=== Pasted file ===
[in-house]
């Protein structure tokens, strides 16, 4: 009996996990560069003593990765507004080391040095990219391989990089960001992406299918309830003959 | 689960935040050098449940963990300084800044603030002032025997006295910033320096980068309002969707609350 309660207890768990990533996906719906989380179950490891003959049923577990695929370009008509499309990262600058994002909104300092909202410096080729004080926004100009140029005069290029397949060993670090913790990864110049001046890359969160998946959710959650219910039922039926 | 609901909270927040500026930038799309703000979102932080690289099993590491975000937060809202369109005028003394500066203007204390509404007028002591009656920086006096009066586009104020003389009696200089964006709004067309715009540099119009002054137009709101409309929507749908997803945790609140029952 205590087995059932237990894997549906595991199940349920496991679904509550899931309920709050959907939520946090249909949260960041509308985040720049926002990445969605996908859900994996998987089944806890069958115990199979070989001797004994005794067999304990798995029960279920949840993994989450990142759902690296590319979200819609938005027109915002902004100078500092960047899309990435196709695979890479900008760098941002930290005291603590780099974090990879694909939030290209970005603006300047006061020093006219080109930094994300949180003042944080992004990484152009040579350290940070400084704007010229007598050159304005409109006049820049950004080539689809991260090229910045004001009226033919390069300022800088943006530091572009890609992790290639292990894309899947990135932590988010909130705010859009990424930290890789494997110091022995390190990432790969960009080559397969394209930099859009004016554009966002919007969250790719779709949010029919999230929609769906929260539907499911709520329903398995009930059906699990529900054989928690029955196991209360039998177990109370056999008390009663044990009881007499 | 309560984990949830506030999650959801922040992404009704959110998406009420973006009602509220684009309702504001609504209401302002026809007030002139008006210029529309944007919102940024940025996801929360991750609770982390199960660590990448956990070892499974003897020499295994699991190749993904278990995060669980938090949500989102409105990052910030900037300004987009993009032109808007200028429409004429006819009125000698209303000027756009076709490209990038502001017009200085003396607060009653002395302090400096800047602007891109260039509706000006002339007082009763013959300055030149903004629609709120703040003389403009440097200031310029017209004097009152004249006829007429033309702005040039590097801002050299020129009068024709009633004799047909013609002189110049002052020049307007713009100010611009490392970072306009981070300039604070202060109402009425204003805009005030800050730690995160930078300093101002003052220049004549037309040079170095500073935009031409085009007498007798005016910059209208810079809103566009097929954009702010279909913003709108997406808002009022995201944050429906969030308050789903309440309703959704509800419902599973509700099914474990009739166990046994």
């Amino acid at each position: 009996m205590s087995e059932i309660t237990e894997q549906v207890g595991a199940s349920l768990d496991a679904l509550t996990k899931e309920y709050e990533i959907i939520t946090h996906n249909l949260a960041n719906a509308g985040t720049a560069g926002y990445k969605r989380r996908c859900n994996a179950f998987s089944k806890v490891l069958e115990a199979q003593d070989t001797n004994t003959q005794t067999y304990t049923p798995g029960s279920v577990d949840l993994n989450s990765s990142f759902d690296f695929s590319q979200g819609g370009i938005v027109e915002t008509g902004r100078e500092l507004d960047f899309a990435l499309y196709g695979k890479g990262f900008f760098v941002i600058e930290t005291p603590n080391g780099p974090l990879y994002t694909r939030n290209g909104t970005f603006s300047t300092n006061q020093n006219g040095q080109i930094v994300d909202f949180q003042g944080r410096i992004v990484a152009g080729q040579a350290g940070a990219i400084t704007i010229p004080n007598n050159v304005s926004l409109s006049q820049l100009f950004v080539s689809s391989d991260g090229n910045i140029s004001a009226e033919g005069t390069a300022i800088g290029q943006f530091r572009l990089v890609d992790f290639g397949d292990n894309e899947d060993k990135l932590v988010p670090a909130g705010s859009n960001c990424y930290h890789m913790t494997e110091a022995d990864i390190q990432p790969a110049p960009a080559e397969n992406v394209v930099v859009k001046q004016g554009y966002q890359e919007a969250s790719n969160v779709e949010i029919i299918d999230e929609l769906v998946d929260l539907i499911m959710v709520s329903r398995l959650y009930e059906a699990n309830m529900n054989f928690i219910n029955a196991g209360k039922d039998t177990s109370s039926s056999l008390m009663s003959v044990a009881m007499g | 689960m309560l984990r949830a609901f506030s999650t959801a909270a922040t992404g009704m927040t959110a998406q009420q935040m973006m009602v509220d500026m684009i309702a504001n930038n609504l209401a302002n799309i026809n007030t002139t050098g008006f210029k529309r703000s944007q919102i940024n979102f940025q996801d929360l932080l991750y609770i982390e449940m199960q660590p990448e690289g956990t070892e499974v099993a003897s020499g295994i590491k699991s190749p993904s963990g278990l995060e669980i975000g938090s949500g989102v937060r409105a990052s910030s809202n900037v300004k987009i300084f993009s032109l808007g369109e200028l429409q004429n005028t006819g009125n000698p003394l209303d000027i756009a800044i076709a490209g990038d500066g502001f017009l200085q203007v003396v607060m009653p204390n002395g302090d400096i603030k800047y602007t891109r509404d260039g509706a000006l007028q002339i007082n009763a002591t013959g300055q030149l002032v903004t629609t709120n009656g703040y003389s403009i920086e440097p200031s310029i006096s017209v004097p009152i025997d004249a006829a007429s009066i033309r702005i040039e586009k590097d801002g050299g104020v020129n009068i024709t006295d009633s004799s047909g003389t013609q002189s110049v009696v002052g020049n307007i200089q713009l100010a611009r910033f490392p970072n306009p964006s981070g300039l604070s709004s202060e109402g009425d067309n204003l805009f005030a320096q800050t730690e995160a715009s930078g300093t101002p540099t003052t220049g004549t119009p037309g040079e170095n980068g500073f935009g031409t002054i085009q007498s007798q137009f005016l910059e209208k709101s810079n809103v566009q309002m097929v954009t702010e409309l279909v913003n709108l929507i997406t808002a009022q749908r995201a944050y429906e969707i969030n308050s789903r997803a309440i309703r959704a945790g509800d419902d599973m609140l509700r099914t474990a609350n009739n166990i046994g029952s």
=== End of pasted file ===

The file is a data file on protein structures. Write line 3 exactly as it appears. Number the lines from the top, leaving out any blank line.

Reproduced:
């Amino acid at each position: 009996m205590s087995e059932i309660t237990e894997q549906v207890g595991a199940s349920l768990d496991a679904l509550t996990k899931e309920y709050e990533i959907i939520t946090h996906n249909l949260a960041n719906a509308g985040t720049a560069g926002y990445k969605r989380r996908c859900n994996a179950f998987s089944k806890v490891l069958e115990a199979q003593d070989t001797n004994t003959q005794t067999y304990t049923p798995g029960s279920v577990d949840l993994n989450s990765s990142f759902d690296f695929s590319q979200g819609g370009i938005v027109e915002t008509g902004r100078e500092l507004d960047f899309a990435l499309y196709g695979k890479g990262f900008f760098v941002i600058e930290t005291p603590n080391g780099p974090l990879y994002t694909r939030n290209g909104t970005f603006s300047t300092n006061q020093n006219g040095q080109i930094v994300d909202f949180q003042g944080r410096i992004v990484a152009g080729q040579a350290g940070a990219i400084t704007i010229p004080n007598n050159v304005s926004l409109s006049q820049l100009f950004v080539s689809s391989d991260g090229n910045i140029s004001a009226e033919g005069t390069a300022i800088g290029q943006f530091r572009l990089v890609d992790f290639g397949d292990n894309e899947d060993k990135l932590v988010p670090a909130g705010s859009n960001c990424y930290h890789m913790t494997e110091a022995d990864i390190q990432p790969a110049p960009a080559e397969n992406v394209v930099v859009k001046q004016g554009y966002q890359e919007a969250s790719n969160v779709e949010i029919i299918d999230e929609l769906v998946d929260l539907i499911m959710v709520s329903r398995l959650y009930e059906a699990n309830m529900n054989f928690i219910n029955a196991g209360k039922d039998t177990s109370s039926s056999l008390m009663s003959v044990a009881m007499g | 689960m309560l984990r949830a609901f506030s999650t959801a909270a922040t992404g009704m927040t959110a998406q009420q935040m973006m009602v509220d500026m684009i309702a504001n930038n609504l209401a302002n799309i026809n007030t002139t050098g008006f210029k529309r703000s944007q919102i940024n979102f940025q996801d929360l932080l991750y609770i982390e449940m199960q660590p990448e690289g956990t070892e499974v099993a003897s020499g295994i590491k699991s190749p993904s963990g278990l995060e669980i975000g938090s949500g989102v937060r409105a990052s910030s809202n900037v300004k987009i300084f993009s032109l808007g369109e200028l429409q004429n005028t006819g009125n000698p003394l209303d000027i756009a800044i076709a490209g990038d500066g502001f017009l200085q203007v003396v607060m009653p204390n002395g302090d400096i603030k800047y602007t891109r509404d260039g509706a000006l007028q002339i007082n009763a002591t013959g300055q030149l002032v903004t629609t709120n009656g703040y003389s403009i920086e440097p200031s310029i006096s017209v004097p009152i025997d004249a006829a007429s009066i033309r702005i040039e586009k590097d801002g050299g104020v020129n009068i024709t006295d009633s004799s047909g003389t013609q002189s110049v009696v002052g020049n307007i200089q713009l100010a611009r910033f490392p970072n306009p964006s981070g300039l604070s709004s202060e109402g009425d067309n204003l805009f005030a320096q800050t730690e995160a715009s930078g300093t101002p540099t003052t220049g004549t119009p037309g040079e170095n980068g500073f935009g031409t002054i085009q007498s007798q137009f005016l910059e209208k709101s810079n809103v566009q309002m097929v954009t702010e409309l279909v913003n709108l929507i997406t808002a009022q749908r995201a944050y429906e969707i969030n308050s789903r997803a309440i309703r959704a945790g509800d419902d599973m609140l509700r099914t474990a609350n009739n166990i046994g029952s």